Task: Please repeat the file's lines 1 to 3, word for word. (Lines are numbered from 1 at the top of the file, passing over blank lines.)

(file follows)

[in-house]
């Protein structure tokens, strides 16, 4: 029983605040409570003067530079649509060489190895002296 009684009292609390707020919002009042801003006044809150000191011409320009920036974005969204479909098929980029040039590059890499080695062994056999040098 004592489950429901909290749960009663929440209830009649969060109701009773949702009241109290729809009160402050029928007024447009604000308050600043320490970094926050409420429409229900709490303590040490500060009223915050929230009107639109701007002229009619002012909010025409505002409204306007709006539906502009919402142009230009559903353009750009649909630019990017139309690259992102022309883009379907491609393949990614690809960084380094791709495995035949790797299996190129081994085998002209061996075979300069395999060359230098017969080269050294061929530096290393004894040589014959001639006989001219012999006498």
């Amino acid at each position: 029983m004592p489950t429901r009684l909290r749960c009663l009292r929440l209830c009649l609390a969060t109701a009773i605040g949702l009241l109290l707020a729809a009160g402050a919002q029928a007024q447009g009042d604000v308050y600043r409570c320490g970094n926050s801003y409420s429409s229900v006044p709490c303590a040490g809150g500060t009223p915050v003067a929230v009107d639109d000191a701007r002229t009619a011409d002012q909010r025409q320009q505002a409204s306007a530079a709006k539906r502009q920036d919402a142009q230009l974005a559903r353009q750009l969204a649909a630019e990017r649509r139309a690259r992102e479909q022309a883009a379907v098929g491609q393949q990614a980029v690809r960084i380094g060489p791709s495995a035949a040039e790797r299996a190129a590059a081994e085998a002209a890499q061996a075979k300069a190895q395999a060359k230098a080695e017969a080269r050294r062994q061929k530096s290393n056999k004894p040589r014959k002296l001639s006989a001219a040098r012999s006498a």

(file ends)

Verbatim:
[in-house]
């Protein structure tokens, strides 16, 4: 029983605040409570003067530079649509060489190895002296 009684009292609390707020919002009042801003006044809150000191011409320009920036974005969204479909098929980029040039590059890499080695062994056999040098 004592489950429901909290749960009663929440209830009649969060109701009773949702009241109290729809009160402050029928007024447009604000308050600043320490970094926050409420429409229900709490303590040490500060009223915050929230009107639109701007002229009619002012909010025409505002409204306007709006539906502009919402142009230009559903353009750009649909630019990017139309690259992102022309883009379907491609393949990614690809960084380094791709495995035949790797299996190129081994085998002209061996075979300069395999060359230098017969080269050294061929530096290393004894040589014959001639006989001219012999006498």
């Amino acid at each position: 029983m004592p489950t429901r009684l909290r749960c009663l009292r929440l209830c009649l609390a969060t109701a009773i605040g949702l009241l109290l707020a729809a009160g402050a919002q029928a007024q447009g009042d604000v308050y600043r409570c320490g970094n926050s801003y409420s429409s229900v006044p709490c303590a040490g809150g500060t009223p915050v003067a929230v009107d639109d000191a701007r002229t009619a011409d002012q909010r025409q320009q505002a409204s306007a530079a709006k539906r502009q920036d919402a142009q230009l974005a559903r353009q750009l969204a649909a630019e990017r649509r139309a690259r992102e479909q022309a883009a379907v098929g491609q393949q990614a980029v690809r960084i380094g060489p791709s495995a035949a040039e790797r299996a190129a590059a081994e085998a002209a890499q061996a075979k300069a190895q395999a060359k230098a080695e017969a080269r050294r062994q061929k530096s290393n056999k004894p040589r014959k002296l001639s006989a001219a040098r012999s006498a």